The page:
Herodotus Essay

Herodotus, the first Greek historian, has been called by some “the father
of history” and by others “the father of lies.” Born in 485 B.C
to a wealthy family at Halicarnassus, in Asia Minor, he was exiled to Samos soon
after his birth because of his family’s opposition to the Persian domination
of Ionia. During his youth, he traveled widely, studying the manners, customs,
and religions of the people he encountered. His histories are made up of tales
told to him by people from Egypt, Syria, Babylon, Colchis, Paeonian and
Macedonia. He was criticized by several ancient writers for creating stories and
passing them off as the truth. Herodotus is most famous for the nine books he
wrote on the rise of the Persian Empire, the Persian invasion of Greece in 490
BC and 480 BC, and the final Greek victory. Although it received quite a lot of
praise and is still considered a masterpiece, it’s trustworthiness has been
questioned both in ancient and modern times. The story that I’m covering is of
Rhampsinitus and the Thief (pg. 277). This is a tale that Herodotus learned in
Egypt and many believe that this anecdote was told to him by Egyptian priests,
claiming it a true story. Herodotus, himself, didn’t actually believe this
particular story but he felt it was his duty to report what he was told. Now,
for those of you who didn’t read it, I’ll quickly give a brief synopsis of
the story. A dying father tells his two sons how to break into the king’s
vault, which he, himself, built. The father then dies, leaving the family with
no way to support themselves. So the two sons begin their thieving. They manage
to escape with the treasure three times before the king sets up a trap, in which
one of the brothers gets caught. At his captured brother’s urging, the other
brother cuts his sibling’s head off, taking it with his, so the family’s
identity would not be known. The next day, the king was bewildered at the sight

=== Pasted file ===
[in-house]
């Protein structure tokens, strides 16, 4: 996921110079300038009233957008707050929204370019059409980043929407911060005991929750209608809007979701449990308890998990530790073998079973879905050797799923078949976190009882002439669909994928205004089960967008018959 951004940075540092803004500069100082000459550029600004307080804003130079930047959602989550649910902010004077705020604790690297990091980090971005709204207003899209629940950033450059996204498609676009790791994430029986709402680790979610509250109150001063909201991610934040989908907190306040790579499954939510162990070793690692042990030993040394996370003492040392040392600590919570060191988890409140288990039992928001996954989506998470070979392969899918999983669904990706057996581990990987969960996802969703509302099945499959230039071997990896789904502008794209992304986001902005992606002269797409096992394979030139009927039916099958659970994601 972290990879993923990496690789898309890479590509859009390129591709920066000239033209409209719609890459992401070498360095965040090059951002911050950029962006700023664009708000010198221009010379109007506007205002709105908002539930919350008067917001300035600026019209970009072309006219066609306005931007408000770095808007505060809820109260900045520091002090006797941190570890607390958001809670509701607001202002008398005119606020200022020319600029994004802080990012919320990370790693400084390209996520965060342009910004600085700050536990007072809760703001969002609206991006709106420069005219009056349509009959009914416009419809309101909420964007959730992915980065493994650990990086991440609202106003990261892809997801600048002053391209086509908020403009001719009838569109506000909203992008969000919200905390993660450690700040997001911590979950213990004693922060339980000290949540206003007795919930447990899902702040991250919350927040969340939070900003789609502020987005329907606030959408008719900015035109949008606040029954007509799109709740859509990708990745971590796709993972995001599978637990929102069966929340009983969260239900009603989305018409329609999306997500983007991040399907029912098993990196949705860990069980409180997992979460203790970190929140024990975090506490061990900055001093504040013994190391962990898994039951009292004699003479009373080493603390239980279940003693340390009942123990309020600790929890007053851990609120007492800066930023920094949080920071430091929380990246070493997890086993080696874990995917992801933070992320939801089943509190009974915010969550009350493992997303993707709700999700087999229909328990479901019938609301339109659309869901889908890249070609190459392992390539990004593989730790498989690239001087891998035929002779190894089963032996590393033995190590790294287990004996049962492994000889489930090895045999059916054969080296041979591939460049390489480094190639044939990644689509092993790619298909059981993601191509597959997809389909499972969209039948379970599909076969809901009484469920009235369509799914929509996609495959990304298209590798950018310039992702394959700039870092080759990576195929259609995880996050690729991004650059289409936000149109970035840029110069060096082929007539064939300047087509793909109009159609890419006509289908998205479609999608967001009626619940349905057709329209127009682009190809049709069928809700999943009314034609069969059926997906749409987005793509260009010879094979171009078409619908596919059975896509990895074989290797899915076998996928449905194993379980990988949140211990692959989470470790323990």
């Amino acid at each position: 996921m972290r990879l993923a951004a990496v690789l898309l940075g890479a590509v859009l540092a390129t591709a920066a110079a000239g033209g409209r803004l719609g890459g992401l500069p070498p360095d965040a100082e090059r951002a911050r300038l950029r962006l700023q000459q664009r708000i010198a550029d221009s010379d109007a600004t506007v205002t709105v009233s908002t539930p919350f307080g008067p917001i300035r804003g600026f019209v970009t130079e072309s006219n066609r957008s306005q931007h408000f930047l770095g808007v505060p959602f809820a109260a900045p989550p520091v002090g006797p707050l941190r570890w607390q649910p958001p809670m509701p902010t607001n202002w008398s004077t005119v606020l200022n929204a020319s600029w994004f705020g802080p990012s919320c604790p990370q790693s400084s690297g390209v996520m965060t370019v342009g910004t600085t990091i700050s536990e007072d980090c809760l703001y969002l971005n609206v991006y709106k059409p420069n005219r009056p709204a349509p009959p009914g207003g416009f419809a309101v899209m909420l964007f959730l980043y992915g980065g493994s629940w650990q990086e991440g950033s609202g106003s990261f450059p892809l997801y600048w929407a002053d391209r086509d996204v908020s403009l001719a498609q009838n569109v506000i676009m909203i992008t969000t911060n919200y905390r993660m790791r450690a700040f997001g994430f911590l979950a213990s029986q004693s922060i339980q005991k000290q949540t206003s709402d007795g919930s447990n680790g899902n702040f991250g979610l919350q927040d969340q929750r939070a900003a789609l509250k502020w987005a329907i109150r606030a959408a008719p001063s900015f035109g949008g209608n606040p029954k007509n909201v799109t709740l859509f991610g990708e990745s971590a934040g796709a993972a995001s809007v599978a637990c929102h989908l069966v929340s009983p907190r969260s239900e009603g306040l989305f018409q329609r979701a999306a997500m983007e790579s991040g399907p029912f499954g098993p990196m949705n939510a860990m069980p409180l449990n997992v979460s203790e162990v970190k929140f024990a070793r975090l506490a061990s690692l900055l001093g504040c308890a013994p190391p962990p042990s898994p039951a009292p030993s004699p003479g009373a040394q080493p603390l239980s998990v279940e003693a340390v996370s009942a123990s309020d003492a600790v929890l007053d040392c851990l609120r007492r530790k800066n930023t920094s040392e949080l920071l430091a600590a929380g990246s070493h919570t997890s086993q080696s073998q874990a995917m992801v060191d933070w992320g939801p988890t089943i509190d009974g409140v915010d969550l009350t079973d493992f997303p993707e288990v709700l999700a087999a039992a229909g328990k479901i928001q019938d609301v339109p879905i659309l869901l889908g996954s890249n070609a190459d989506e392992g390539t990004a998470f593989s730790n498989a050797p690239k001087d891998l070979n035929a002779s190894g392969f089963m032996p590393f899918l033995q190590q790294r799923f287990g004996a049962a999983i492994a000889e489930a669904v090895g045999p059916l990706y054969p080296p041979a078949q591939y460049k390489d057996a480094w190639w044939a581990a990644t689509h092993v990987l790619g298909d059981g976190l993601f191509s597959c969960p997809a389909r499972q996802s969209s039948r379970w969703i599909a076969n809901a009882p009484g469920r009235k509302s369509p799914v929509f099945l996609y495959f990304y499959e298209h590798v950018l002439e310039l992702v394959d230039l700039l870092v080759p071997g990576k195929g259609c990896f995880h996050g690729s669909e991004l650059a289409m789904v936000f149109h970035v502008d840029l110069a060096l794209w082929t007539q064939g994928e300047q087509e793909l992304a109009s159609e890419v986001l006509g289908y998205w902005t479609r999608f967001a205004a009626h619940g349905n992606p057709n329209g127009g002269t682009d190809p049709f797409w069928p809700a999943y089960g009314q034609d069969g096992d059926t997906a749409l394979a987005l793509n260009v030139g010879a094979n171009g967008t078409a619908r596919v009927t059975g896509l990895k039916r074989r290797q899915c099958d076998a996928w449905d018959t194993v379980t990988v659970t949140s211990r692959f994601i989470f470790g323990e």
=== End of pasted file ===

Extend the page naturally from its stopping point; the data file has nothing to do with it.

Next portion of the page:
of a headless thief. He then ordered his sentries to hang the body on the outer
wall and arrest anybody seen mourning the headless corpse. The two thieves’
mother, so absolutely distraught over the death of her son, threatens her
surviving son, saying that if he didn’t collect the his brother’s body, she
would turn him in herself. With that, he quickly devised a plan. He got two
donkeys and filled some skins with wine, draping them over the two animal’s
backs. When he reached where his brother hung and where the sentinels stood
guard, he pulled down the corners of the skins, letting the wine pour to the
ground. He then began to panic, pretending that he didn’t know what to do. The
guards saw this wine running freely and ran, with buckets in hand to collect the
wine, with the intention to drink it all themselves. The thief, pretending to be
furious, began to scream and yell at the guards. The guards, wanting to keep
their wine and not create a fuss with the boy, invited him to drink with them.

Then the guards become to drunk to stay up and pass out, leaving the thief to
take down his brother’s body, and to shave each of the guard’s beards,
ridiculing them. The king was furious at what the thief had done, so he sets his
daughter in a room with the order to consort with all the men that came to her.

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But before they enjoy her she must compel each man to tell her the cleverest
thing that they’d ever done. If a man told a story similar to that of the
thief, then she should hold him and not let him get away. The thief, seeing
through the king’s trap, wanted to surpass the king in resourcefulness. He
then cuts the arm off a freshly dead man and takes it with him underneath his
cloak. He then meets with the king’s daughter and confesses to the thieving
and the murder of his brother. The daughter then reaches to grab him but the
thief slips away, leaving her with a dead man’s arm. The king is so astounded
at the wit and daring of the thief that he sent word to every city of immunity
and a promise of a great reward if the thief comes forward. The thief trusts the
king’s word and goes to the palace. Rhampsinitus, the king, admires the thief
so greatly that he


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